ToryDems nearly swallow Labour blueprint of equality for all
Employers aghast at discrimination by association
The former Labour government's Equality Act 2010 mainly came into force today, prompting howls of pain from employers' groups.
It's hard to imagine the ToryDems like the whole of the act, but they've decided to lump most of it. Indeed they shelved the original timetable for the act, keeping back key parts they disagree with. Civil servants have put the best possible spin on it, saying it tidies up a raft of disparate legislation, and will "deliver a simple, modern and accessible framework of discrimination law which protects individuals from unfair treatment and promotes a fair and more equal society".
The British Chamber of Commerce probably speaks for large parts of the business community when it raises "concerns about the amount of employment red tape to be implemented between 2010 and 2014" arguing that the government should be rolling back red tape to allow more jobs to be created. It claims the act will impose a one-off cost of £189.2m on business, with further legislation liked to cost firms £11.3bn between now and 2014.
New provisions include "associated" discrimination, so for example, people associated with or perceived to be associated with a protected characteristic, eg carers for a disabled relative, can claim protection under the act.
The "definition of gender reassignment" is changed, by removing the medical provision requirement.
Breastfeeding mothers get protection. Employers can be held responsible for third party harassment, eg of frontline staff by customers, and this is extended to all "protected characteristics".
"Secrecy clauses" are banned, to ensure discriminatory payscales cannot be hidden.
Employment tribunals will be able to make recommendations that affect the whole workforce of an organisation, not just the complainant.
The act also extends "protection in private clubs to sex, religion or belief, pregnancy and maternity, and gender reassignment," and allows "claims for direct gender pay discrimination where there is no actual comparator".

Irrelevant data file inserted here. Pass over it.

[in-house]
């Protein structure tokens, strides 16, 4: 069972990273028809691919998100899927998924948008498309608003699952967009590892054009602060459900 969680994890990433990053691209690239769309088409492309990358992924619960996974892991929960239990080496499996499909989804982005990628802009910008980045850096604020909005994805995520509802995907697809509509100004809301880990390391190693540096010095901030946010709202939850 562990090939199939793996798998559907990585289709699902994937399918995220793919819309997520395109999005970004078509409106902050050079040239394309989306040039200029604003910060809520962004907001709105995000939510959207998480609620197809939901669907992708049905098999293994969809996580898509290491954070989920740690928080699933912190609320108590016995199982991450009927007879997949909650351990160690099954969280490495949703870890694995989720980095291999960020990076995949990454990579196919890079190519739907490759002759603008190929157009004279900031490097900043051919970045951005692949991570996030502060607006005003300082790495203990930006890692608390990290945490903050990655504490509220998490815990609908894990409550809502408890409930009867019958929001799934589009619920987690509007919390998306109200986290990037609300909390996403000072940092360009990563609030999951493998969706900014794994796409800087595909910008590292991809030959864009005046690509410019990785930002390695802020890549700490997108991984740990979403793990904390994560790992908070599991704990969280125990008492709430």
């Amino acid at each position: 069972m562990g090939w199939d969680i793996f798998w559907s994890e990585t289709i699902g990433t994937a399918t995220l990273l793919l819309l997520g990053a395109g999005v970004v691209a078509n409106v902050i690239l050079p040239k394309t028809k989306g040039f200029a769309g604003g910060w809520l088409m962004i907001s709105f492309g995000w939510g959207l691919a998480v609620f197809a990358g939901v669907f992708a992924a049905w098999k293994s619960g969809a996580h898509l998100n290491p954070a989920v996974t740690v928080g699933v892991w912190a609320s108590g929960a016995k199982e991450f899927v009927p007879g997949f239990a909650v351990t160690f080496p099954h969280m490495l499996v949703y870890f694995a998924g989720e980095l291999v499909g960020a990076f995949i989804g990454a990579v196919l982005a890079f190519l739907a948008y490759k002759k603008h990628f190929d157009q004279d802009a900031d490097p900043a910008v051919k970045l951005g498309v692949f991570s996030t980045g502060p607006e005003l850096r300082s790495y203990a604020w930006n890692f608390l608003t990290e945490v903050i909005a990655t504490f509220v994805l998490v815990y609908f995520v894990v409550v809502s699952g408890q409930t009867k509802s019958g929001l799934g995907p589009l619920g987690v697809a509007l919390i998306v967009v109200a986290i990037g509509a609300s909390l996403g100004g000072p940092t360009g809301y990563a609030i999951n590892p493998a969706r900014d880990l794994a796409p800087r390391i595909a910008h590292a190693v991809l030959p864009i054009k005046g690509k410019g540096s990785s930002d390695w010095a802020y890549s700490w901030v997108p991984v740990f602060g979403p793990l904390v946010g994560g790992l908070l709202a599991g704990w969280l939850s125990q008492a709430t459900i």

The government is still "considering" a range of other provisions, including "dual discrimination", diversity reporting by political parties, and positive action in recruitment and promotion.
David Frost, Director General of the British Chambers of Commerce said: “If private sector businesses are to offset job losses in the public sector, the significant costs of employing people must be reduced. As austerity measures start to bite, companies need the flexibility and freedom to boost employment and drive our economic recovery." ®
Speaking as a member of a "minority", something about this makes me uncomfortable.
Where's the logic in preventing harassment based only on a shopping list of "protected characteristics"? True equality would mean giving everyone redress from harassment, for any reason at all, including pure spite.
Nearly and then some
My sister works for a governemnt department and under the latest gender awareness malarkey her entire section was ordered to go on a gender and transgender awareness day.
So for a good few hours, 20 or so people were paid by us, to go and sit in a hotel room paid for by us where 2 transgender persons, also paid for by us, regaled them with tales of what it is like being a transgender person today in Britain. You could understand this from an equality of treatment viewpoint, but they then went into great graphic detail about what it means to be transgender, how the operation performed, which parts are chopped off and and how the female parts are made from the outside in male scrotum. People were by this time understandably going pale and a bit green round the giils, but it got worse. They were then invited to imagine what sex might be like with one of the transgender persons commenting to the group that it was really like having sex with a brillo pad.
Now, I am all for equality of opportunity, and training people to follow fairness in employment, but did they really need to be told in such graphic detail what it was like to have sex with a transsexual in order to understand how to treat someone without discrimination?
It strikes me, that like everything else, we set upa framework to protect people and immediately vested interests take over and start pushing their own (in this case brillo related) agendas.
Coat because I feel sullied just relating it to you and need something to hide under.
By creating lists like these, we divide society.
The lists can never be long enough for those not on them.
By these means we tie ourselves in knots
and set one against the other.
Lacking true compassion,
we substitute rules and regulations,